Choosing a Piano-  Grand or Upright?

Choosing a Piano- Grand or Upright?

If you're Serious About Playing, a Grand Piano Is the One

"Piano" originally referred to a grand piano. Grand pianos have always been a symbol of sophistication and class. Crafted with care and precision, a grand piano is both a beautiful and commanding instrument, as well as an elegant addition to any home, performance studio, or concert hall. 

The grand piano offers a wide dynamic range, rich resonance, diverse tonality, and responsive touch. Only when all of these features are combined are pianists able to fully convey the rich sound expression that composers incorporate into their work.


Features of the grand piano include:

  • More rich and varying sonority with wide dynamics-from pianissimo to fortissimo
  • Smoother sustain
  • More substantial tone
  • Higher ability to add subtle expression to notes
  • Sound is uniform and well balanced
  •  Higher ability of note repetitions


Because these features merge to create "good sound," playing a grand piano enables the pianist to add more vibrant emotional expression to the music than when playing the upright piano.


The most common type of vertical piano is the upright piano, likewise known as the professional piano. In fact, it is so common that vertical pianos are typically referred to as upright pianos.

They can usually be found in schools that teach music where professors can use them to instruct, and students can use them to practice. They’re even on stages where professional musicians perform

Differences Between Upright Pianos and Grand Pianos

Image about Blog

In an upright piano, the strings are strung vertically to make the instrument more compact, which allows the piano to be played in a limited space. In contrast, the grand piano retains the shape of the original pianoforte in which the strings are strung horizontally, and has a greater potential for expression.

Differences in the action

Image about Blog

There is a significant difference between the action mechanisms of a grand piano and an upright piano.


Grand piano

Horizontal. Because the hammers return to their rest position under their own weight, repetition, in which the notes are repeated quickly such as when playing trills, is smooth (key repetition as fast as about 14 times per second is possible).

Upright piano

Vertical. Hammers rely on springs to return to the at-rest position, and so there is a limit to fast repetition such as is used when playing trills (key repetition as fast as about seven times per second is possible).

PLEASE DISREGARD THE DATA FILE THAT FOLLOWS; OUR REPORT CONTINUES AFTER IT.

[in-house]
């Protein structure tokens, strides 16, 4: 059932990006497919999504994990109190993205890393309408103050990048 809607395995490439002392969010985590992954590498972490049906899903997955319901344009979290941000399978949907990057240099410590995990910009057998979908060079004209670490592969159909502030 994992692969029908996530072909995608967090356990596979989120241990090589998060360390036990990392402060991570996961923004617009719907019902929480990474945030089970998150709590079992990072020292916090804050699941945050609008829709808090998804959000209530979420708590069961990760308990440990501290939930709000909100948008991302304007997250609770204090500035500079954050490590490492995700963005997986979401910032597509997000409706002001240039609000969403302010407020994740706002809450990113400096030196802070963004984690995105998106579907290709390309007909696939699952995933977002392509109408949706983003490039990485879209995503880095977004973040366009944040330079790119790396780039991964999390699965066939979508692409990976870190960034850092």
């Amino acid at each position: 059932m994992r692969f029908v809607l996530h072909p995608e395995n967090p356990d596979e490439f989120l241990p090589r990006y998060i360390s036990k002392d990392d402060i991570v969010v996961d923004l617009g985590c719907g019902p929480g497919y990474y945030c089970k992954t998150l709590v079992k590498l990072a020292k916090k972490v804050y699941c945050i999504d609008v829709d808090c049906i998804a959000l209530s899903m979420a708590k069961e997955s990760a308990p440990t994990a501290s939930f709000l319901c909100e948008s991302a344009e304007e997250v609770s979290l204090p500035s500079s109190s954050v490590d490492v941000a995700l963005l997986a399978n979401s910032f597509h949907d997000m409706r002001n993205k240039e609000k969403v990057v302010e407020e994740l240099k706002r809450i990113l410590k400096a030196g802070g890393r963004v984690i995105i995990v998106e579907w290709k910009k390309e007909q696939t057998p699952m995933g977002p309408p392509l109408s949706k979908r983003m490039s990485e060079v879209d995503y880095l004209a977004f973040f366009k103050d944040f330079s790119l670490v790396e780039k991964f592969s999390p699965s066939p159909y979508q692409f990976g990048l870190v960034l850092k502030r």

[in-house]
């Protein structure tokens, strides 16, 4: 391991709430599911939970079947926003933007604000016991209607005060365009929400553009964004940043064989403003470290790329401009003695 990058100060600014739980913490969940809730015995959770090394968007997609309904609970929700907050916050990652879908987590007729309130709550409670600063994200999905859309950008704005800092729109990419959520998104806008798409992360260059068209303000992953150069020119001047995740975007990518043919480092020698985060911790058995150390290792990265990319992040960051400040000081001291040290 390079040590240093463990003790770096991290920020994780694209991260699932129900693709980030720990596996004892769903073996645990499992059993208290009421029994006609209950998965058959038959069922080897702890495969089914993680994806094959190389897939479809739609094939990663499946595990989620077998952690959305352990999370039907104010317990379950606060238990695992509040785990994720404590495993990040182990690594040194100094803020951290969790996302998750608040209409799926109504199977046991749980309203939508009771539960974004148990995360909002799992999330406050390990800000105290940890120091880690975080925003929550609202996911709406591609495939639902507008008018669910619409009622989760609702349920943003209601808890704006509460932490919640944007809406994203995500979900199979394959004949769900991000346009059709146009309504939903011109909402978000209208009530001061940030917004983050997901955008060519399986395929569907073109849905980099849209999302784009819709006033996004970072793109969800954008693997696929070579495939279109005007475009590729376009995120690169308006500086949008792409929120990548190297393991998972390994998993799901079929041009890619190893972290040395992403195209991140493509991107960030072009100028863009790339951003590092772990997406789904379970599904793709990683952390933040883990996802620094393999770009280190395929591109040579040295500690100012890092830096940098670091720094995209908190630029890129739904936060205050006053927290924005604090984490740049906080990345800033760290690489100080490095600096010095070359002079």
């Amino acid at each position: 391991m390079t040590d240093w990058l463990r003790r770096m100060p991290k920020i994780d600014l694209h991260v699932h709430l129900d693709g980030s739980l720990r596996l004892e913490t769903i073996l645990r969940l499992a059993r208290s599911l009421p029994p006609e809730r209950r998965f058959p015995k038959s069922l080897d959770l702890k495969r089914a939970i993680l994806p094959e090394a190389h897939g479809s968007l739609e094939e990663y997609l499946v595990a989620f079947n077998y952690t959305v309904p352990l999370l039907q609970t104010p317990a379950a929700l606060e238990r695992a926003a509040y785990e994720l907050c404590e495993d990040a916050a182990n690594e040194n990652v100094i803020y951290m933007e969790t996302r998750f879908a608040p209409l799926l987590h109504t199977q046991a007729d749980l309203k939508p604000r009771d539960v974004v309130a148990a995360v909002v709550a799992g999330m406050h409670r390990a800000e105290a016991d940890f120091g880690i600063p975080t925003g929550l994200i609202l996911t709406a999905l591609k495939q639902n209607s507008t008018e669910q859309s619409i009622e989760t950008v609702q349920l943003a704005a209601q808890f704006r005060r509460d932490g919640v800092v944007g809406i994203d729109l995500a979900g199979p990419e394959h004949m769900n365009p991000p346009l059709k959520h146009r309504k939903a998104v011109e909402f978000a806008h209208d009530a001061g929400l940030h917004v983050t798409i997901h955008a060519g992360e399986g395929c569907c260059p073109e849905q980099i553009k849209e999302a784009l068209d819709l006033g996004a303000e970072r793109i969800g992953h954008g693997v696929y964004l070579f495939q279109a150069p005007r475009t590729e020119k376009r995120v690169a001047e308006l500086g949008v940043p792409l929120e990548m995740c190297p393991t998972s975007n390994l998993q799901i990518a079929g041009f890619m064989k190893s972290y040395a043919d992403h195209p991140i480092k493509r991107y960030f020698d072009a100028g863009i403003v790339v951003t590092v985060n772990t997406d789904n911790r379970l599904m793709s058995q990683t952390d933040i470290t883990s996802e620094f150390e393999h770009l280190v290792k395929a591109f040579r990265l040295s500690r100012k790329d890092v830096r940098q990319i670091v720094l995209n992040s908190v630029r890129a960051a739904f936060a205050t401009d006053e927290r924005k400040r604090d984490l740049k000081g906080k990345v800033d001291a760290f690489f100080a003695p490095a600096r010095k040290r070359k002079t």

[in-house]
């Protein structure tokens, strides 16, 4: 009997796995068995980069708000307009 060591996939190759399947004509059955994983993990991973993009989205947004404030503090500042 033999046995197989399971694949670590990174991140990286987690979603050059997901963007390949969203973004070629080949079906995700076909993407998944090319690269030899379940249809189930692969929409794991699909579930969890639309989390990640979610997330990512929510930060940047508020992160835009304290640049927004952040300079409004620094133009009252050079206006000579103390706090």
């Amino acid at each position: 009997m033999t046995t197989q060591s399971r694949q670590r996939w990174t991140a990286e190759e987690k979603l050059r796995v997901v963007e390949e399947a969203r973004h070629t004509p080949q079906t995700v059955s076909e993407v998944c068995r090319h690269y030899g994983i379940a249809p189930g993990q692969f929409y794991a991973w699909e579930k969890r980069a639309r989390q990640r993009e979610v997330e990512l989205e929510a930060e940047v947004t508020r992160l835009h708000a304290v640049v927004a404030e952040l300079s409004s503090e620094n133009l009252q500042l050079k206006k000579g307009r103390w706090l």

Differences in the pedals

Image about Blog

The pedals have different functions in a grand piano and an upright piano.

Grand piano

Shift pedal (left pedal): Also called the soft pedal or una corda pedal. Shifts the entire action assembly to the right, changing not only the sound volume, but also making minute changes to the tone.

Sostenuto pedal (middle pedal): Keeps the dampers raised and away from the strings of any keys played just before depressing the pedal. This makes it possible to sustain selected notes.

Sustain pedal (right pedal): Also called the damper pedal. Dampers remain lifted even if the fingers are taken off the keys, sustaining all played notes.

Upright piano

Soft pedal (left pedal): When this pedal is pressed, all of the hammers are moved closer to the strings, reducing the sound volume.

Muffler pedal (middle pedal): Also called the practice pedal. A thin piece of felt is dropped between the hammers and strings, greatly muting the sound.

Sustain pedal (right pedal): Also called the damper pedal. Dampers remain lifted even if the fingers are taken off the keys, sustaining all played notes.

Differences in sizes

Image about Blog

Grand Piano

 Grand pianos of any size will sound best when played in a spacious room with high ceilings. Ample space allows the piano to achieve proper resonance and be played dynamically. A larger grand piano will require more space, while a baby grand piano can offer excellent sound in a smaller room like a living room or classroom. When purchasing a grand piano, take accurate measurements to determine how much space you have available. Add a few extra feet to the length of the piano to account for the piano bench.

The standard width of a grand piano is also about 5'. The length varies from 4½' to 9½'. The total floor space allowance for the smallest grand should be at least 5' wide by 6½' long, including bench space. Grand pianos are measured by the length from the very front of the keyboard to the farthest end of the piano along the spine, with the lid closed. 


 Upright Piano

An upright piano is the best purchase if there isn't much space available, thus making it a better option for domestic music-making and practice. Upright pianos are an excellent choice for churches, community centers, schools, music conservatories, and also popular models for in-home purchase. 

On average, the upright piano measures beyond 48 inches in height and has a width of 58 inches. This makes it the tallest of all the vertical pianos


No items in wishlist.



No


Subtotal: NRs {{Math.round(cartTotal)}}

# Click Search icon to search or ESC to close